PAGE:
Healthy Swellness: Let’s practice some #moneymindfulness

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Did you know that it’s Credit Education Week November 13-16th? We partnered with Capital One Canada to learn more about money mindfulness. What a great way to remind yourselves of smart financial habits or to kickstart being more mindful with your money.

Did you know that 44 percent of Canadians believe that their mental health takes a toll due to their financial situation? I’m not that surprised by these stats, especially when living in an expensive city like Toronto, well, it’s safe to say I’ve experienced this toll on my mental health (when you work freelance, finances are often a big source of stress since you can’t be sure when the next paycheque is coming). That stat comes from a recent survey conducted by Capital One Canada and Credit Canada Debt Solutions. And as someone who has lost sleep over money matters myself, these other stats aren’t too surprising either (should I be comforted in that I’m not alone in this?):

  • 30 percent of Canadians cite financial stress as a larger worry than their overall health
  • Canucks spend 7 hours per week worrying about their finances (sounds about right based on my personal experience)

What is a shocking number, though, is that this actually totals 365 hours a year spent stressing about finances.

So, let’s get this stress under control! Rather than live a life sacrificing vacations, eating great meals out, or even skipping personal grooming due to the cost (all named as cost-cutting measures in the survey), this Credit Education Week, wouldn’t you say it’s a great time to learn some ways to manage your financial stress and get into a good place when it comes to your money? Yes, let’s do this!

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I attended a Capital One Money Mindfulness event recently and it included a few different tools to use to be more mindful while also learning financial facts about Canadians. For example, I learned that Millennials are carrying the most unsecured (aka non-mortgage) debt in Canada. There were also helpful reminders that we all know but sometimes forget to do (or simply feel we can’t do because you feel like you’re living paycheque to paycheque), such as aiming to contribute to a savings fund each month. And to help illustrate and drive the point home about how putting aside a bit of money can have an impact, it was an eye opening exercise to spend time actually looking at my lifestyle habits for where I can cut back a bit.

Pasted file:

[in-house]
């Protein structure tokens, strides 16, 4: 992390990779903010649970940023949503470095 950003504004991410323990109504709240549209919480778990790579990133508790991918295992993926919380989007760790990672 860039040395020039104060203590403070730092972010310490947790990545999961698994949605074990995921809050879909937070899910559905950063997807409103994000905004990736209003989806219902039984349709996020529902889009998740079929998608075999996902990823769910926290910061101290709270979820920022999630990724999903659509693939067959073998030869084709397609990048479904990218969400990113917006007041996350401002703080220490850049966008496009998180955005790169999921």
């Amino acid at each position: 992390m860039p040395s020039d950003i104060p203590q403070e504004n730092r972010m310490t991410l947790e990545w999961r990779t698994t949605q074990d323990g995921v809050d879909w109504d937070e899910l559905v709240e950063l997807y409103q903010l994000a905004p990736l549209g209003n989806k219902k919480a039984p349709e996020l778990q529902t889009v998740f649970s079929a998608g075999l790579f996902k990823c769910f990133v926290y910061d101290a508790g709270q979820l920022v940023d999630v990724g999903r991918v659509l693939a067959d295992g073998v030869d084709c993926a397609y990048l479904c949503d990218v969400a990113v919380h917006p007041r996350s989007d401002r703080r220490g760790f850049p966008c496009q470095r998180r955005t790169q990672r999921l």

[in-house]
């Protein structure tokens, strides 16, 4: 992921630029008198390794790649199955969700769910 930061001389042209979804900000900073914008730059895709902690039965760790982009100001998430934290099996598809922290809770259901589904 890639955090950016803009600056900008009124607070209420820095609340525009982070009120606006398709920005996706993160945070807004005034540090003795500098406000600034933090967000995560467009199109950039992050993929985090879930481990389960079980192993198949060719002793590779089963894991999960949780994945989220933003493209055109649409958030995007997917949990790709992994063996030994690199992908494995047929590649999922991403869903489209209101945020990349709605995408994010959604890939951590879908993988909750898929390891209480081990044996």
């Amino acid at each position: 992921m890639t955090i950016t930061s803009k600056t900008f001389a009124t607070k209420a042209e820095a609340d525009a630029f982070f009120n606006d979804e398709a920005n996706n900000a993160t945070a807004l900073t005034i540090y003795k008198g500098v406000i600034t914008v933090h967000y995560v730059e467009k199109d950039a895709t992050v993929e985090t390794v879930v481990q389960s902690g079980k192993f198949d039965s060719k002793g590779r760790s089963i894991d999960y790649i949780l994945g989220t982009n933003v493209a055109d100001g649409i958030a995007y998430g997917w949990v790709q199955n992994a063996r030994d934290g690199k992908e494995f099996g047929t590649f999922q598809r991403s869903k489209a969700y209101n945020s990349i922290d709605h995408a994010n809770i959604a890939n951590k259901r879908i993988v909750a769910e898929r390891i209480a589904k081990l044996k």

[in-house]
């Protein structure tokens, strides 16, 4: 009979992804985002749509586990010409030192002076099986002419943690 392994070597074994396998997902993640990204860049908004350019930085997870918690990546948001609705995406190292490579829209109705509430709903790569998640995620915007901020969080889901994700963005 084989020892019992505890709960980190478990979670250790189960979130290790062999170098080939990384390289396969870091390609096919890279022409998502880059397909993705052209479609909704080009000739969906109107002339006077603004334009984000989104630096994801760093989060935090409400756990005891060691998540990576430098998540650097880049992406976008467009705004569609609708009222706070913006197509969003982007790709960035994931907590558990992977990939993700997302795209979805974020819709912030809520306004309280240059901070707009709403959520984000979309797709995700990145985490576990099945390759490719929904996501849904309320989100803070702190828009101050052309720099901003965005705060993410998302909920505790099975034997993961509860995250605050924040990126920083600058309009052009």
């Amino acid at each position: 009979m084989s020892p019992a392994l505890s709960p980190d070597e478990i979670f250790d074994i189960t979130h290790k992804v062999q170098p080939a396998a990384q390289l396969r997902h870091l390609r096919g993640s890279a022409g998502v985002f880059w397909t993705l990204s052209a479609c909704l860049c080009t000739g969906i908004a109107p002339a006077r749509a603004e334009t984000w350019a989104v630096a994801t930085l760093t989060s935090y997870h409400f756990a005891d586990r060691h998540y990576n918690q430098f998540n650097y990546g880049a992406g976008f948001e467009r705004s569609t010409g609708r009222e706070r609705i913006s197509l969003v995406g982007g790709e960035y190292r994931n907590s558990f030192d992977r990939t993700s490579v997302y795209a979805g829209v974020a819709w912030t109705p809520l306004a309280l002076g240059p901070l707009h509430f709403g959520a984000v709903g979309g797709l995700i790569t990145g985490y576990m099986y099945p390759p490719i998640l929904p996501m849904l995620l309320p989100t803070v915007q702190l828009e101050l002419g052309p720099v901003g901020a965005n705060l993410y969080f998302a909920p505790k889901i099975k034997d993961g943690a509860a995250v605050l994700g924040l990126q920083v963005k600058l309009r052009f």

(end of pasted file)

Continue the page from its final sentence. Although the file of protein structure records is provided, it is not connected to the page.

For example, if I were to cut out a daily $3 coffee (but let’s be real, my latte costs $4…) and eliminate $25 weekly of other spending (I probably spend that much if I go out for brunch on the weekend, or if no brunch, I buy random treats like magazines and ice cream throughout each week), over five years, I would save $7,194.

Other key takeaways from the morning spent at the Capital One Money Mindfulness:

  • Spend mindfully when shopping. Try to stay on track when you go to the mall or shop online. Get what you need and planned to buy but then stop yourself from adding the extra items you come across.
  • Know the details of your financial statements, including paying your bills on time, what the interest rates are, and what you’re paying each month (is it more than the minimum payment?).
  • Practice being mindful about your money on a daily basis. Being aware of your money situation every day is what will help you stay on track and reach your goals.

It’s time we stress less about financial matters by practicing smart habits to improve our financial health. I’m going to put some of these tips to practice (starting with putting aside a bit of cash into a savings account each month, I used to and then stopped!). How are you going to practice money mindfulness?

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Leave a Comment November 12, 2018

Foodie Swellness: Run Fast, Cook Fast, Eat Slow GIVEAWAY

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When I was in Chicago last weekend for the Chicago Marathon (have you checked out my race recap?), one of the many awesome things from my weekend with Nike (besides Nike Chicago surprising me with my own Nike billboard on Michigan Ave.!) was getting to attend a session on Friday with Elyse Kopecki, co-author with Shalane Flanagan of Run Fast, Eat Slow and its sequel Run Fast, Cook Fast, Eat Slow.